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My Eye Specialist | Macular Degeneration
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Macular Degeneration

What is Age-related macular degeneration (AMD or ARMD)?

Age-related macular degeneration (AMD) is a condition that typically affects older people, usually over the age of 60 years. It is the leading cause of blindness for this age group.


Macular degeneration (MD) causes a painless loss of central vision, with possible distortion (straight lines look bent, words jumbled) affecting the ability to see fine detail, drive, read and recognise faces. Peripheral vision (side vision) is not affected.

There are two forms of macular degeneration: Dry and Wet

Dry MD:

When cells in the retinal pigment epithelium die, the retinal cells above them also die, leading to patches of “missing” retina, known as atrophy. This is Dry AMD. It is a slower form of the disease that causes a gradual loss of vision over months to years. It does not cause a sudden vision loss so if you have Dry AMD and you notice a sudden change in vision then this may indicate you are developing wet MD. It is important you see your Ophthalmologist immediately.

Wet MD:

This form of the disease occurs when the retinal pigment cells fail to stop the choroidal blood vessels from growing into the retina. When these cells enter the retina, they grow wildly and they leak fluid and blood into the retina, leading to scarring and loss of vision. If left untreated, rapid and severe loss of central vision can occur within a short period of time. However, with newer treatments the loss of vision can often be slowed and in many cases reversed.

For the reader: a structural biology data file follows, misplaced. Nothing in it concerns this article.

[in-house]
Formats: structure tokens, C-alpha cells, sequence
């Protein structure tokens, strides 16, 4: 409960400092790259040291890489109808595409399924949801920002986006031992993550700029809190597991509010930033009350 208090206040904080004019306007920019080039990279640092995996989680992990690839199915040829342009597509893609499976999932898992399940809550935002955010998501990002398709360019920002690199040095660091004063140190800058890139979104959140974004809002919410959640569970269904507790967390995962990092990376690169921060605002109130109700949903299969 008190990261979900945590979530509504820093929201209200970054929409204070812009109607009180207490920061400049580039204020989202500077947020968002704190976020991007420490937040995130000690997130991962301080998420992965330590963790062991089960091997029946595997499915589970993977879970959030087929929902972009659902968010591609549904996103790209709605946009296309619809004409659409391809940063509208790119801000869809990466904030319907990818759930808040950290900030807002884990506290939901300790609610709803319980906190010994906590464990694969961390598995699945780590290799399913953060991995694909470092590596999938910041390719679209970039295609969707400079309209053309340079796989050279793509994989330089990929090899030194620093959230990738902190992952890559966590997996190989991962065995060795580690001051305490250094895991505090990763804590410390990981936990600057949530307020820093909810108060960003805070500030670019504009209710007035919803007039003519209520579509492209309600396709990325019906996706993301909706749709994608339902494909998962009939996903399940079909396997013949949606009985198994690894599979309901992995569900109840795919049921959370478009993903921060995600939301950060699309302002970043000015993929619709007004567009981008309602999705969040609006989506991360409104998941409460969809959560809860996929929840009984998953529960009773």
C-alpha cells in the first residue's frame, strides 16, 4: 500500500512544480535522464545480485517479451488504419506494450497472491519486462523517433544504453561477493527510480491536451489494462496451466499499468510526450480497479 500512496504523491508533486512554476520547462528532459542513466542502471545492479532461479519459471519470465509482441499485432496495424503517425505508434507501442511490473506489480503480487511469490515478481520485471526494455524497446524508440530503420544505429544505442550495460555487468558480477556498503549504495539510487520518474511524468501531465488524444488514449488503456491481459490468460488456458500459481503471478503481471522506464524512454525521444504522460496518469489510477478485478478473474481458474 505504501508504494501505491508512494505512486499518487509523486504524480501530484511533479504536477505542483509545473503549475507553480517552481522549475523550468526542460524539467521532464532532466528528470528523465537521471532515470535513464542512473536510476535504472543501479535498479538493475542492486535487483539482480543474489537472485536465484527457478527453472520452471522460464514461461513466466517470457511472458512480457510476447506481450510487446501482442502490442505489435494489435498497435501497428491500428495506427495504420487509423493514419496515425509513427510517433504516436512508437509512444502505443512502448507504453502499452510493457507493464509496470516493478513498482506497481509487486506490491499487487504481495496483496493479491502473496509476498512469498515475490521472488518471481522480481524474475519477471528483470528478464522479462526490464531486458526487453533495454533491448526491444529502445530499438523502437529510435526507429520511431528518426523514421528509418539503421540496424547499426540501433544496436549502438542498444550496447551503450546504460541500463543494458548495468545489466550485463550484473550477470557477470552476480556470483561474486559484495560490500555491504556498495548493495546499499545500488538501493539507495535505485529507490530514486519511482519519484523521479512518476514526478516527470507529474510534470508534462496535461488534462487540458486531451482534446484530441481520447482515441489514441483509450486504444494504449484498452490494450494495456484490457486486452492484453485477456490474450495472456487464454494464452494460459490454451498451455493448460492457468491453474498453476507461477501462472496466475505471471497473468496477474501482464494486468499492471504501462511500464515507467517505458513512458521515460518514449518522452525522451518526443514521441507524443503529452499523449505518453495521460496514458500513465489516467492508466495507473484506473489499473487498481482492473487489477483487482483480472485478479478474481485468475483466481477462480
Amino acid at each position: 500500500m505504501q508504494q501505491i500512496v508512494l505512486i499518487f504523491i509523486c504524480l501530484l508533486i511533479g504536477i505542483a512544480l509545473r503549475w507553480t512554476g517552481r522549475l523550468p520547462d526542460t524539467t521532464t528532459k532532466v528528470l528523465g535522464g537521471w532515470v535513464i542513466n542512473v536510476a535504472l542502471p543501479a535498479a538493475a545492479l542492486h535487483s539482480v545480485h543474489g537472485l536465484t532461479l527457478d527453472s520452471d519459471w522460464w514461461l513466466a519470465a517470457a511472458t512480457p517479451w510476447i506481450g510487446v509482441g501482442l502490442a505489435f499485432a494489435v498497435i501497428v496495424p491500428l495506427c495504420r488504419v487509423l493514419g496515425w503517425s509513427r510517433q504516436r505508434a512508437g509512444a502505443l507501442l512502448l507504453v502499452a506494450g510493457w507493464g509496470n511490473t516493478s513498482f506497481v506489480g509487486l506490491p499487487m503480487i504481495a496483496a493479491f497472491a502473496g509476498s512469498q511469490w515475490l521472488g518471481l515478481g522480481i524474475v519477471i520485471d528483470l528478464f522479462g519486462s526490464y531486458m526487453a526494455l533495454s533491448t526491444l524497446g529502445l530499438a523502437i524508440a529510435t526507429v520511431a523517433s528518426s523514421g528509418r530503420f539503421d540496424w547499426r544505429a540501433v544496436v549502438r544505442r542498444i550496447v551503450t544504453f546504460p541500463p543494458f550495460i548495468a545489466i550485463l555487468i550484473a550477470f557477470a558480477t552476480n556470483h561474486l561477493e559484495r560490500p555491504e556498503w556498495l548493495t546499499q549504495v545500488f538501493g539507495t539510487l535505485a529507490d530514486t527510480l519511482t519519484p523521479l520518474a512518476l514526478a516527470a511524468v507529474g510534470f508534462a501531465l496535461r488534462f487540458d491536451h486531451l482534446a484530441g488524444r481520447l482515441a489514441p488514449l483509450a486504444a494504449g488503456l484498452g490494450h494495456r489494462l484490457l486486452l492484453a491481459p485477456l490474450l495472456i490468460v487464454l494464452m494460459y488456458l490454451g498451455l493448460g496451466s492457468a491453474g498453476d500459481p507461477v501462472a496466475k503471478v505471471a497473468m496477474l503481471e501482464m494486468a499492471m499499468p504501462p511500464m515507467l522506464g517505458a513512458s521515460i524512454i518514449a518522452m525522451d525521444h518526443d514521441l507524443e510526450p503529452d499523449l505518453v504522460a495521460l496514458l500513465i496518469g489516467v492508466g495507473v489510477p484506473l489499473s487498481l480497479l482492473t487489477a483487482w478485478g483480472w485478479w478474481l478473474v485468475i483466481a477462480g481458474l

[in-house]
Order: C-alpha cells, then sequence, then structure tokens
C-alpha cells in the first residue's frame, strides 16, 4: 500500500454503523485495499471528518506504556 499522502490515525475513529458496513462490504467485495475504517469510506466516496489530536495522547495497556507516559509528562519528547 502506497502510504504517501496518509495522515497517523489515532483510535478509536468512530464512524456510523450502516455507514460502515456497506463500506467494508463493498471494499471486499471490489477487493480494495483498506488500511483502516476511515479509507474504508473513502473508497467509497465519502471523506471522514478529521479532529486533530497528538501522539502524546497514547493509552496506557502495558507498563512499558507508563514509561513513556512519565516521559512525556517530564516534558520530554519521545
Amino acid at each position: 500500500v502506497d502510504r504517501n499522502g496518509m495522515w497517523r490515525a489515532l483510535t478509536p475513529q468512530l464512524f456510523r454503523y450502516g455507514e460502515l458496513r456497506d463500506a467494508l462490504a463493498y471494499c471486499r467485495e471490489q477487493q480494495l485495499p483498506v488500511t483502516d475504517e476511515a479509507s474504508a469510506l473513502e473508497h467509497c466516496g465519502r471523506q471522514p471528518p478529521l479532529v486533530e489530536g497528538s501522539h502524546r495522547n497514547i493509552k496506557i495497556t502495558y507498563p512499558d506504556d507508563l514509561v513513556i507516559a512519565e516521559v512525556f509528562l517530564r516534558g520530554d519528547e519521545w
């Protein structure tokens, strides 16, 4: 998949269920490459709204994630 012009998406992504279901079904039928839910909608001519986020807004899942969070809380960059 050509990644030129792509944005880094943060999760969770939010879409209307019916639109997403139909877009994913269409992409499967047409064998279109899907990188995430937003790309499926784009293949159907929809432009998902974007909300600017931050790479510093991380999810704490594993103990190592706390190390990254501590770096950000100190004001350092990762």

What are the risk factors for MD?

Although the exact cause of AMD is unknown, the main risk factors appear to include:

  • Increasing age
  • Smoking
  • A family history of MD

What are the symptoms of MD?

Depending on the specific form of MD symptoms can vary. Some possible symptoms include:

  • Blurred vision
  • Distorted (wavy) vision
  • Patches or shadows of missing areas of your vision
  • Loss of colour perception

What are the treatment options for MD?

Currently there are no medical treatments available for Dry MD, however there is treatment for Wet MD. Therefore treatment is aimed at prevention and early detection of Wet MD.


It is possible to reduce the risk and progression of Dry MD by:

  • Ceasing smoking
  • Eating a diet rich in fresh fruit and dark green leafy vegetables (spinach, brussel sprouts, broccoli) as well as brightly coloured fruit and vegetables (corn, capsicum, carrots)
  • Increasing your uptake of omega 3 rich foods, such as fish
  • In consultation with your ophthalmologist supplementing your diet with vitamins, minerals and antioxidants
  • Controlling cholesterol and blood pressure levels

Early Detection:

Early detection of Wet MD is vital because we now have treatment options available that give excellent results if implemented early in development. The earlier Wet MD is detected, the better the visual prognosis. Self-monitoring of your central vision with an Amsler grid is an excellent way to detect a change in your macula’s health.

Wet MD treatment


Anti-VEGF Treatment (Lucentis/Eylea/Avastin): A chemical in the body called vascular endothelial growth factor or VEGF, is critical for causing the growth of abnormal blood vessels under the retina. Recently, Scientists have developed different drugs (called anti-VEGF) that can block the VEGF. Blocking the VEGF reduces the growth of abnormal blood vessels, slows their leakage and helps to slow vision loss.


The eye is made numb with local anaesthetic and the anti-VEGF drug is be injected into the jelly (vitreous) of the eye with a very fine needle. Usually patients receive multiple anti-VEGF injections over a period of many months to help improve vision and slow vision loss. As with any procedure there is a small risk of complications, usually resulting from the injection itself. For most people the benefit of the treatment outweighs the risk involved. The overwhelming majority of patients are treated with these injections.


Download an Amsler grid (pdf)


Download this information: Macular degeneration (pdf)

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